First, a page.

From Think Progress
Solitary confinement has been called a “living death,” cruel and unusual, and torture. Studies of the prison practice of placing inmates in a solitary, often concrete windowless cell for 23 hours a day with almost no human contact, have found that the psychological impact is dramatic after just a few days.
A University of Michigan neuroscientist suggested Friday that the physical impact on the brain could be just as significant if not moreso, and could “dramatically change the brain” in just a matter of days. Speaking on a panel about solitary confinement, neuroscientist Huda Akil said inaccess to inmates has prevented much formal study on brain changes while held in confinement. But she said a number of other studies have documented how each of the factors involved in solitary confinement change the physical shape of the brain. The lack of physical interaction with the natural world, the lack of social interaction, and the lack of touch and visual stimulation alone are each “by itself is sufficient to dramatically change the brain,” Akil said at the American Association for the Advancement of Science annual meeting.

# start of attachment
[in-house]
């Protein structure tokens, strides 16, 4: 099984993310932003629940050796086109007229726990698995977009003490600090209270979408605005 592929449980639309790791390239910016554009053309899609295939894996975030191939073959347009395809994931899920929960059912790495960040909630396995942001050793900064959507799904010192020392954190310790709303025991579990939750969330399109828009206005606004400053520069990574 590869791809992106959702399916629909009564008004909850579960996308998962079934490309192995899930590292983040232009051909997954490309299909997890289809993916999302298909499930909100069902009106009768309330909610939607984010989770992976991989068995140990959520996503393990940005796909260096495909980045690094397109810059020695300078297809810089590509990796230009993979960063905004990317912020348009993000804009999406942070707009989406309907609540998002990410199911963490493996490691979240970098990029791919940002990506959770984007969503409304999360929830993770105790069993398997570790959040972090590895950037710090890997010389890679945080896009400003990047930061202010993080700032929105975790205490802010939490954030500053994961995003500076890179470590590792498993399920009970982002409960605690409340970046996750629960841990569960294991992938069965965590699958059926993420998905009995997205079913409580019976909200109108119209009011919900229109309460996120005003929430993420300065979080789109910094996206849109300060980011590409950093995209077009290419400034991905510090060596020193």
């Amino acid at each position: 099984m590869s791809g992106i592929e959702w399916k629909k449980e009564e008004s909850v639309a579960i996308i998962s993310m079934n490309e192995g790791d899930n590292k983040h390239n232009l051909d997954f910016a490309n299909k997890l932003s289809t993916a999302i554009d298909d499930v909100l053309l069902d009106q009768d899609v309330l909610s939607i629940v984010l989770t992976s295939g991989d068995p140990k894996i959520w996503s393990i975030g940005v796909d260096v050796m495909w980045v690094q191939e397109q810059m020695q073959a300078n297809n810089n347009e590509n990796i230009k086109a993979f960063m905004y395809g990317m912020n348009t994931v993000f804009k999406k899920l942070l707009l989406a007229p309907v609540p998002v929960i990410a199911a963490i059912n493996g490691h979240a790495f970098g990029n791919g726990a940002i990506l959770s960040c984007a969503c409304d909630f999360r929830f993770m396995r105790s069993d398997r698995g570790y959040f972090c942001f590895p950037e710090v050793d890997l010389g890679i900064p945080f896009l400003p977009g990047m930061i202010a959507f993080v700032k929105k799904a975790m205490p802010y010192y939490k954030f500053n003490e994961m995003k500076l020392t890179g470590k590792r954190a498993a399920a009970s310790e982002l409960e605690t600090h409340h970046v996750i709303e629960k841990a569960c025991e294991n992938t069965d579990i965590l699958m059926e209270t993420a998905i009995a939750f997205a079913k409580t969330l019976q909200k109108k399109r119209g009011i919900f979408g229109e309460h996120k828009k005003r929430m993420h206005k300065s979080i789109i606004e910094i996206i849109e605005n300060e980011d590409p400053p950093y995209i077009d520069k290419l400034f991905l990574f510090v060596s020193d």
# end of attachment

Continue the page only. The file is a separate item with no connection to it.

She said particular parts of the brain that are subject to extreme stress can “actually shrink,” including the hippocampus, which is responsible for memory, spatial orientation, and control of emotions. (more…)